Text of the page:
One year after the Tuam babies story made global headlines, survivors say they are “deeply disappointed” by the lack of progress being made by the inquiry.
For decades after it closed, the Tuam, County Galway Mother and Baby Home lived on in the local consciousness, a gloomy and folkloric place that had been left alone and not built over.
Instead a small plaque had been erected in the remaining plot of land that read: “In loving memory of those buried here, rest in peace.”
Just as they had in its decades of operation, most locals were content to look the other way.
But one woman found she couldn't. Catherine Corless, who had grown up in Tuam whilst the Home was still in operation, vividly remembered how stigmatized the Home Babies in her own class had been by both teachers and pupils.
“Those children were brought up to believe they weren’t worthwhile, that they didn’t have the same rights as everybody else,” Corless told RTE's "Where In The World" in April.
The unease this awareness created – compounded by the fact that her own mother had grown up in a similar institution – finally compelled her to explore the baleful history of the Tuam Mother and Baby Home with a level of engagement that contrasted sharply with the nation’s long indifference.
What she discovered shocked the entire world. Chronic infant mortality rates and – most shocking of all – the death certificates of 798 forgotten children whose tragically short lives had been erased by unmarked and unrecorded graves.
That fact the that it took the efforts of an impassioned and diligent local historian – rather than a government investigation or a fully fledged academic inquiry – to bring this scandal to light is one of the things that makes it especially distinctive and compelling. Unconstrained by political considerations, Corless was free to pursue her investigation wherever it led her.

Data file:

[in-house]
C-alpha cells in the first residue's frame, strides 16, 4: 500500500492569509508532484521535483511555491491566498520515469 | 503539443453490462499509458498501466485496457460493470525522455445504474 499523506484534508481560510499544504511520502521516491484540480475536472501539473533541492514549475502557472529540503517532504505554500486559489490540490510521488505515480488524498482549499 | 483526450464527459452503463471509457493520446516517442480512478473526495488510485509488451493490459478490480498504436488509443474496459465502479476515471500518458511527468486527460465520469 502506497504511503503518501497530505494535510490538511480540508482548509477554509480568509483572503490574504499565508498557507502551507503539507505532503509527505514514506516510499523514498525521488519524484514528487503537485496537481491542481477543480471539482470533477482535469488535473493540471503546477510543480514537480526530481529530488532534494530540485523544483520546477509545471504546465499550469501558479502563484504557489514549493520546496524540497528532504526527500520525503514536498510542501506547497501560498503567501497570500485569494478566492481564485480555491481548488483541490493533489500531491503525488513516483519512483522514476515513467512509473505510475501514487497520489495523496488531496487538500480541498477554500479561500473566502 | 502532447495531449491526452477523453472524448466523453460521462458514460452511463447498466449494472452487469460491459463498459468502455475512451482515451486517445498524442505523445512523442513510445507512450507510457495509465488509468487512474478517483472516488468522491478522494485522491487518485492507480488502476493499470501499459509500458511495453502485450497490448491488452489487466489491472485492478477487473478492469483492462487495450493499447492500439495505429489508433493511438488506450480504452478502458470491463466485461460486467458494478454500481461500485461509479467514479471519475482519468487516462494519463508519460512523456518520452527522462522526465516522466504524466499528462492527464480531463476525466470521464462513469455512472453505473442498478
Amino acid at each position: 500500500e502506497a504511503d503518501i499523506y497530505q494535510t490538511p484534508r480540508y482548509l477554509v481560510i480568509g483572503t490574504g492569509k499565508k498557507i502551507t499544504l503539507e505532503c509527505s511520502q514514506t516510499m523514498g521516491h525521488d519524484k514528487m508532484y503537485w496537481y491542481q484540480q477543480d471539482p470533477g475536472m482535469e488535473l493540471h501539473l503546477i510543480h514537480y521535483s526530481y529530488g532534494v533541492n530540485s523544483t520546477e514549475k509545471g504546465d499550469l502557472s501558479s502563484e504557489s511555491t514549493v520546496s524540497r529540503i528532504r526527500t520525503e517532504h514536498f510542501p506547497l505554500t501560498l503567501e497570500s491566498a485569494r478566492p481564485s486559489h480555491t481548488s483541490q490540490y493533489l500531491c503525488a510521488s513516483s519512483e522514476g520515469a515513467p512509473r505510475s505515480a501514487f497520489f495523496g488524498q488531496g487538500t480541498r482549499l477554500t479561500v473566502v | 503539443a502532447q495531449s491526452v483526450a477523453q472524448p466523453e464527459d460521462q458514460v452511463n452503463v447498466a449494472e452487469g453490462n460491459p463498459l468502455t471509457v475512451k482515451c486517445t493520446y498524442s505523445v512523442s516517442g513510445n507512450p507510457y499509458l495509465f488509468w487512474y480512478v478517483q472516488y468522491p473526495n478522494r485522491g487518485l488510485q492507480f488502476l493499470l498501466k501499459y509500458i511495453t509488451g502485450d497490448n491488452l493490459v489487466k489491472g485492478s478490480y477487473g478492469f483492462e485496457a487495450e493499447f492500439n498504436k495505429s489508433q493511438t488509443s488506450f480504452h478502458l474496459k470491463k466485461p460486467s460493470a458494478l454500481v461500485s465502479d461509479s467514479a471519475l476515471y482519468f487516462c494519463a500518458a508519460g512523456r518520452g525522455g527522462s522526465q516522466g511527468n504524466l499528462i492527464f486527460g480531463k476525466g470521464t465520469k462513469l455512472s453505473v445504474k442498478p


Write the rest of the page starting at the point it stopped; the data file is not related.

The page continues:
What eventually emerged at Tuam held a mirror up to every other Mother and Baby Home in the country and to the pervasive and controlling shame that help foster their notorious cruelty.
From 1922 onward, records show that unsanctioned motherhood was effectively outlawed by the Irish State. The contagion also spread to their offspring, who were variously treated as unfortunate, unwelcome and undeserving of the care and compassion afforded to the children of married couples.
It remains to be seen how much of an appetite the Irish people or their political leaders really have for the whole truth to emerge.
The Commission of Investigation into Mother and Baby Homes (and Certain Related Matters) was announced in February of this year by the Irish Minister for Children and Youth Affairs, Dr James Reilly, but it is still getting under way. Despite a €21 million ($23m) operating budget, it does not yet have a dedicated website.
The time frame the Commission announced for the completion of its work is three years. It could be 2018 before we read a line of their report.
Critics, fearing that this heralds a whitewash, demand to know just how limited the Certain Related Matters subheading will turn out to be.
Denis Vincent Twomey, an Irish Catholic priest and a Professor Emeritus of Moral Theology, has also expressed his own unease about the Commission of Investigation, but in his case because the appointment of Judge Yvonne Murphy as chairperson raises the expectation of criminal findings and “may have the undesired effect of leading many people to think the investigation will not be all that different from those that went before” into child abuse and neglect by church authorities.
Twomey has also lamented what he calls the sensationalistic and inaccurate early reporting of the Tuam Mother and Babies Home story, although the death certificates of the children – and their unmarked graves – are both a matter of public record and observable fact.
What is certain is that the legacy and scale of the crisis is much larger than Tuam itself – and that for many mothers and babies who were sent to these institutions the crisis has not ended.
In May, Terri Harrison from the “Mother to Mother Dublin” group called for greater transparency in the investigations into the homes.
“As life givers in Ireland, we were cast aside, denied our basic human rights. Our loss hidden, our truth never told, our lives lived beneath a veil of deceit.
“No Mother has been asked to partake in the Commission of Inquiry to assist, or to support them in unveiling the very essence of an unspoken chapter of Irish history.
“It is only when we all acknowledge our wrongs, our misgivings, can we truly face each other...”
It is still an open question how much will be acknowledged, or when.